Jazz Film

1. Jazz. Film scores that are either about the lives of jazz musicians, or that have a jazz-inflected score:
Man with the Golden Arm: VHS 5122
Breathless (A Bout de Souffle): DVD 1574
Anatomy of a Murder: DVD 5268
Round Midnight: Mus Videorecording: VCR 161
Elevator to the Gallows: VHS 4278 and Music Library: Sound Recording: REF CD R6718 v.3
Bird: LASER DISC 9323
Mo Better Blues: DVD 388

2. Opera. Films that present operas in filmic space, not as representations of stage productions.
Tchaikovsky: Eugene Onegin Music Videorecoding DVD
Mozart: Don Giovanni: Music Videorecording DVD 1112
Verdi: La Traviata: Music Videorecording: VCR 74, and VCR 74 c.2
Verdi: Otello: Music Videorecording DVD 1133
Wagner: Parsifal: Music Videorecording DVD 1012
Offenbach: The Tales of Hoffmann: Mus Videorecording LAS 1024

Admittedly, this is potentially a more demanding assignment, because in principle you should familiarize yourself with the opera as a staged work. Several of the films listed above, for example, have musical cuts, made so that the resulting film will not be overlong. Finding out what is cut, and then endeavoring to interpret the resulting work in its own terms, would have to be a part of this paper.

3. Compilation Scores: Scores that mostly (or even exclusively) use contemporary popular music.
American Graffiti: VHS 5104 and LASER DISC 9378
The Big Chill: LASER DISC 9324
Goodfellas: DVD 15
Nashville: DVD 243
Pulp Fiction: DVD 1003 discs 1 and 2
Woody Allen films (e.g. Stardust Memories [VHS 4851 and LASER DISC 9701] and others
For sentimentalists: Sleepless in Seattle (DVD 38) or When Harry Met Sally (VHS 5479 and DVD 282)

Or a film our your choice in this category.

4. The Modern Leitmotivic Score
Harry Potter films (choose 1)
The Lord of the Rings trilogy (choose 1)
The Spider Man films (choose 1)

5. Any Film You Want to Write About (!)
If you want to write about something else, please let me know.

APPENDIX: Questions to ponder as you study your chosen film (some of these points may not be relevant):
Please read the biography of the composer in question. (These are available in the online version in of the New Grove Dictionary of Music and Musicians.) What are some of the distinctive features of this composer’s work and style? Are these features present in the work in question? What strikes you as remarkable about this composer’s work, as it is exemplified in the film you are examining?

When is there music in this film? When is there not music? What do think of the spotting? Is there too much music, or too little music? What is the style of the music (late Romantic? modern? impressionist? etc)? You may need to consider the secondary literature in order to be able to effectively characterize the composer’s style.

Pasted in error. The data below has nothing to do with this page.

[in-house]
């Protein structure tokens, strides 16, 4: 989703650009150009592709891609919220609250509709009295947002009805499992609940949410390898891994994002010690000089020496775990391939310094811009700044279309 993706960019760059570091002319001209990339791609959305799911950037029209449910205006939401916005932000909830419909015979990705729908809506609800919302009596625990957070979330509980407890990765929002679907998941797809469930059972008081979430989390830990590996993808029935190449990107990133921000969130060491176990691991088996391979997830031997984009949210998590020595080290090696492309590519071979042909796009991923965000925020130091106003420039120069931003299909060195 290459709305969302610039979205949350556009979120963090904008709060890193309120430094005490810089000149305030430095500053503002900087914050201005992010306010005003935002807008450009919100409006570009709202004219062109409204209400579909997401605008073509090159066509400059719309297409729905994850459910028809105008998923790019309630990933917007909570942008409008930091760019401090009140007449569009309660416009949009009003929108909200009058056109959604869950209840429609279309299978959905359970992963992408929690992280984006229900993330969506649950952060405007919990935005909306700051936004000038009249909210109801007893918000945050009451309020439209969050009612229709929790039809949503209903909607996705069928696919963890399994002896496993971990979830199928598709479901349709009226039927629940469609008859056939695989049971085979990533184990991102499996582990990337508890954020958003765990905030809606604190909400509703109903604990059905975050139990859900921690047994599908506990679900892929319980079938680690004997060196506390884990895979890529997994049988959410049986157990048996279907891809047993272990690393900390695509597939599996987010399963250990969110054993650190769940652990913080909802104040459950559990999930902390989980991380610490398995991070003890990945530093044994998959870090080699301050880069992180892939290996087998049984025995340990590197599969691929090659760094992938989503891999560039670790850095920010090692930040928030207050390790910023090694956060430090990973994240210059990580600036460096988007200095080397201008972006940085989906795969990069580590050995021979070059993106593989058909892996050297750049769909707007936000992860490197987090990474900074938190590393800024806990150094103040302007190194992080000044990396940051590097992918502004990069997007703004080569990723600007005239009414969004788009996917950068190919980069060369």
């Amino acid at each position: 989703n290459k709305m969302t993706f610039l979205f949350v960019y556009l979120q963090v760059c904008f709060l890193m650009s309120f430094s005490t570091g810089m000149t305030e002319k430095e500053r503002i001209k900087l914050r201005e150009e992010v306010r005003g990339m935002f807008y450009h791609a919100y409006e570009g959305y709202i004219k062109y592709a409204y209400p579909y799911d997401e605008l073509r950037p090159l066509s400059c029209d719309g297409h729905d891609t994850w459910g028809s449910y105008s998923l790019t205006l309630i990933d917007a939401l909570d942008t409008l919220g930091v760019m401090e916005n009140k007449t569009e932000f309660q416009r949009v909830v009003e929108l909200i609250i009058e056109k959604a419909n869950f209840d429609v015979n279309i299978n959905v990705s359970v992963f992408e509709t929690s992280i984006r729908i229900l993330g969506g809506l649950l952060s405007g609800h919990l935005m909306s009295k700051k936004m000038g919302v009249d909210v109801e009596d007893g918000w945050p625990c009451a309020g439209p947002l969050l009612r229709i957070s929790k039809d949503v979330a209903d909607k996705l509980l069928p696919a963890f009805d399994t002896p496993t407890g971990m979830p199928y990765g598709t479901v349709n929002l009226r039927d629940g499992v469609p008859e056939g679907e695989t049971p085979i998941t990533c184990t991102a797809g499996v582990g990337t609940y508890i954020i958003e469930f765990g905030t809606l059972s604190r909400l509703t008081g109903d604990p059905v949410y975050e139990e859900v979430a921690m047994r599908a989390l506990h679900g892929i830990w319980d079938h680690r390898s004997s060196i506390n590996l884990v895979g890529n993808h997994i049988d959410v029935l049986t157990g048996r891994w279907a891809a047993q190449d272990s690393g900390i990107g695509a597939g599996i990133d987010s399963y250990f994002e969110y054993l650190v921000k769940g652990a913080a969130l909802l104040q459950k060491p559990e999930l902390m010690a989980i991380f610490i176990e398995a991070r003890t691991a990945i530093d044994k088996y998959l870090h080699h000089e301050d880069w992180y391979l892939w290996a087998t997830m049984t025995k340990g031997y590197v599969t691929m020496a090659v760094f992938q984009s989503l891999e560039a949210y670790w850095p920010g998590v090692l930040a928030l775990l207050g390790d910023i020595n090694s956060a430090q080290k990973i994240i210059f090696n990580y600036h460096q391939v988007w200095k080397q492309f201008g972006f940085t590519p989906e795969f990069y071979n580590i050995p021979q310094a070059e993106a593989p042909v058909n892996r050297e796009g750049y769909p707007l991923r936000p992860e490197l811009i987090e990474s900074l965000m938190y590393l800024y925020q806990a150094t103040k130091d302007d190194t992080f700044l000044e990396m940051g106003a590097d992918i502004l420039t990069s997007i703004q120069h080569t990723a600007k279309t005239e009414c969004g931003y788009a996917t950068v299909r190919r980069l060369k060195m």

When music is present:
What moods are created? Don’t be afraid of attempting to characterize the music’s effects: Moody? Elegiac? Manic? Threatening? Boisterous? Rowdy? Insipid? Mercurial? Melancholy? Brooding?

What instruments do you hear? What mode is this or that section in: major, minor, or too complicated to say? What tempos are used? What instruments do you hear? How does the music support the drama? How does it underscore character traits? How does it underscore action (physical. dramatic, etc.)? Is there “mickey-mousing”? Are there obvious “stingers”? Are their leitmotifs, or other recurring ideas?  How are these handled? (If there are leitmotifs, do they evolve, or do they always sound the same?)

If there is diegetic music in this film, what purpose(s) does it serve? Why were the specific songs or pieces chosen, do you think? (If a song is heard without its lyrics, are those lyrics still “present” on some level?) Does diegetic music interact with non-diegetic music, or do they exist in separate realms?

In so far as it is possible to think about these things, what seem to have been the composer’s reasons for this or that compositional choice? (Why, in other words, is this moment loud, this one fast, etc.)

How consistent is the musical style in the various cues? Is there an overall tone to the music, or is it eclectic?

Do you think the music is appropriate, given your understanding of the film’s style and purposes? What other sort of music might work with this film, or (even) work better?

Your paper can begin with a short introduction laying the groundwork: telling me something about the film itself, and the work of the composer in question. The body of the paper, however, should be taken up with a clearly written examination of the music.

Some notes on format: please refer to DVD chapter numbers as well as specific timings, if appropriate. In other words, please make it as easy as possible for me to watch excerpts from the film, and so evaluate your responses.

Finally: don’t get too bogged down in an attempt to describe minutely a whole series of specific cues. Rather, formulate a number of broad ideas about the score in question, its strengths, its weaknesses, its styles, and so forth. Then discuss a handful of cues in some detail, in order to illustrate or bolster your arguments. Reading these papers should be a pleasure for the professor.

A Note on your research: your work must be scrupulously documented. Any words or ideas that are not your own must be backed up with appropriate citations.  This includes basic factual information that you may have culled from any number of sources.

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